Around 1.1 million people are living with HIV in the United States of America (USA). Nearly one in seven of these people are unaware they have HIV.
The size of the HIV epidemic is relatively small compared to the country’s population, but is heavily concentrated among several key affected populations. Around 70% of annual new HIV infections occur among gay and other men who have sex with men (sometimes referred to as MSM), among whom African American/black men are most affected, followed by Latino/Hispanic men.
Heterosexual African American/black women and transgender women of all ethnicities are also disproportionately affected.
The USA is the greatest funder of the global response to HIV, but also has an ongoing HIV epidemic itself, with around 37,600 new infections a year. HIV affects locations differently as well, so we’ve compiled the cities with highest rates in the nation (this list has been updated as of 2020).
10. Baltimore, Maryland – 24.3
According to GetTested.com, HIV infection rates in Baltimore are on the rise due to a lack of education. HIV is a lifelong infection that, if left untreated, can lead to AIDS (acquired immunodeficiency syndrome), according to HIV.gov.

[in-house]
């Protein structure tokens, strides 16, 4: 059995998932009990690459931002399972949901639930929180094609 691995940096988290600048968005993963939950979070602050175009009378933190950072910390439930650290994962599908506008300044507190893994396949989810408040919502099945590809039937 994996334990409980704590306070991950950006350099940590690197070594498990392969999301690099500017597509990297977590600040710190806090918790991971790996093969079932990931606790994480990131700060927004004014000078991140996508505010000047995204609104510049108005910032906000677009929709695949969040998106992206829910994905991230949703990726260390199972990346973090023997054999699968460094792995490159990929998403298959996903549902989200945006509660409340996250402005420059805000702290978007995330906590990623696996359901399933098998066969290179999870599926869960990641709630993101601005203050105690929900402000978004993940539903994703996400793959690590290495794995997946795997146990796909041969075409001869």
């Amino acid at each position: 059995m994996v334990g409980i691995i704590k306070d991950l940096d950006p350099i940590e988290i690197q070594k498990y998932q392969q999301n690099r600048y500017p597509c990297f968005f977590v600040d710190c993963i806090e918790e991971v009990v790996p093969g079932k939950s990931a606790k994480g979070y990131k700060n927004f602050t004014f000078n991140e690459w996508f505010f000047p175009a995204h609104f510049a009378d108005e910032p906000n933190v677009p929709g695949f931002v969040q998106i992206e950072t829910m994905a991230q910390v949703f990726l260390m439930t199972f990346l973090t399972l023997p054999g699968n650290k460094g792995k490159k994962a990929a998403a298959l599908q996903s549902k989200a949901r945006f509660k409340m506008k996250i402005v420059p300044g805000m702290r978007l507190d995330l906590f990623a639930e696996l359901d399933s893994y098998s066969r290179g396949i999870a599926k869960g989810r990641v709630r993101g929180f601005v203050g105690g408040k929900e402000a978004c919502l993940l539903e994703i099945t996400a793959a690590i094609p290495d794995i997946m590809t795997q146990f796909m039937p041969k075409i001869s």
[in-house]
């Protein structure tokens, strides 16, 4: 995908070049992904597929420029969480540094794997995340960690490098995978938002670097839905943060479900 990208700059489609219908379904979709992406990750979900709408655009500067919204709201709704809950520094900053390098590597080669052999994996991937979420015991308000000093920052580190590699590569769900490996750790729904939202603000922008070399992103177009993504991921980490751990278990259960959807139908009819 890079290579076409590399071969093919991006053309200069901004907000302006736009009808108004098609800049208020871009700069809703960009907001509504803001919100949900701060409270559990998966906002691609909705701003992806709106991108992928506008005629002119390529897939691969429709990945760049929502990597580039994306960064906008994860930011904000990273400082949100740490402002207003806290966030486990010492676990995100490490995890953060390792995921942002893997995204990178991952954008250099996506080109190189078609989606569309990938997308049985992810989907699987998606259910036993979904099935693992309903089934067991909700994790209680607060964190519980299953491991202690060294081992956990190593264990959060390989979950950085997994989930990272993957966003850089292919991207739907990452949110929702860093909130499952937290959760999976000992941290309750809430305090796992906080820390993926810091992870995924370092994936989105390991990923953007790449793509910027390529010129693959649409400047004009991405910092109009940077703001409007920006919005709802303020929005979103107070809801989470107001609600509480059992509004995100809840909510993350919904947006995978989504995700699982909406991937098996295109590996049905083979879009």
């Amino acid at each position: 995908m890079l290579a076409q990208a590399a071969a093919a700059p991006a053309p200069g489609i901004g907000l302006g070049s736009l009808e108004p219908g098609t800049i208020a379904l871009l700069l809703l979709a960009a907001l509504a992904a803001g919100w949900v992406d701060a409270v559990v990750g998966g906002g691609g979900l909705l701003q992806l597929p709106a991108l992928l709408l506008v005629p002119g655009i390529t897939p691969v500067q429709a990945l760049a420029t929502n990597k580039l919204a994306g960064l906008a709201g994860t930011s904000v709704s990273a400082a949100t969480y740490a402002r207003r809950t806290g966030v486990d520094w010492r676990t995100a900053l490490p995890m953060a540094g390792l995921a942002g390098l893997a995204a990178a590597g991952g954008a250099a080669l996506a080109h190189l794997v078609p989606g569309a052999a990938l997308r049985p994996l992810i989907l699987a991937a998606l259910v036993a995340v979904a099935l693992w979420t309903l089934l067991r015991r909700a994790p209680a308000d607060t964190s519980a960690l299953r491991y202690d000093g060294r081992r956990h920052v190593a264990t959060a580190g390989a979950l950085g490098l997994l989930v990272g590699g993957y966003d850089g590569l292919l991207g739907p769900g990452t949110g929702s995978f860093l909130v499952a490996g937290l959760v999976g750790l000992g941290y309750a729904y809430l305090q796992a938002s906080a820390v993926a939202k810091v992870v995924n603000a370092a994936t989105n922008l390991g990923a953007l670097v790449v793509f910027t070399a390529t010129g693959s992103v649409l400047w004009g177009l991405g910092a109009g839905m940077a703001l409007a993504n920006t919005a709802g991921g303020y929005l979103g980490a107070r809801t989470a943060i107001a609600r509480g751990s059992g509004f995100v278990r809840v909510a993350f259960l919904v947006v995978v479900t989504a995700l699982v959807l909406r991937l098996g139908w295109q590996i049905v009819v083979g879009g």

AIDS occurs when a person’s immune system becomes damaged, and people who are diagnosed with AIDS typically survive about three years.
9. Jacksonville, Florida – 25.1
Although Jacksonville isn’t thought of as a “party city” like other destinations on GetTested.com’s list, the site suggests that
“The number of business people and tourists who travel to Jacksonville,” might contribute to the high rates of HIV diagnoses and prevalence there. Forty-four percent of people diagnosed with HIV live in the South, even though the region only contains about a third of the U.S. population. Aside from Baltimore, all of the cities on GetTested.com’s list are in the South.
8. Columbia, South Carolina – 25.6
South Carolina’s Channel 10 WISTV.com reports that poverty, rural geography, lack of affordable healthcare and social stigma all contribute to the prevalence of HIV in the South. “Researchers say being a part of the ‘Bible Belt’ adds to the stigma,” they report, meaning that in some cases, a diagnosed person might not seek treatment due to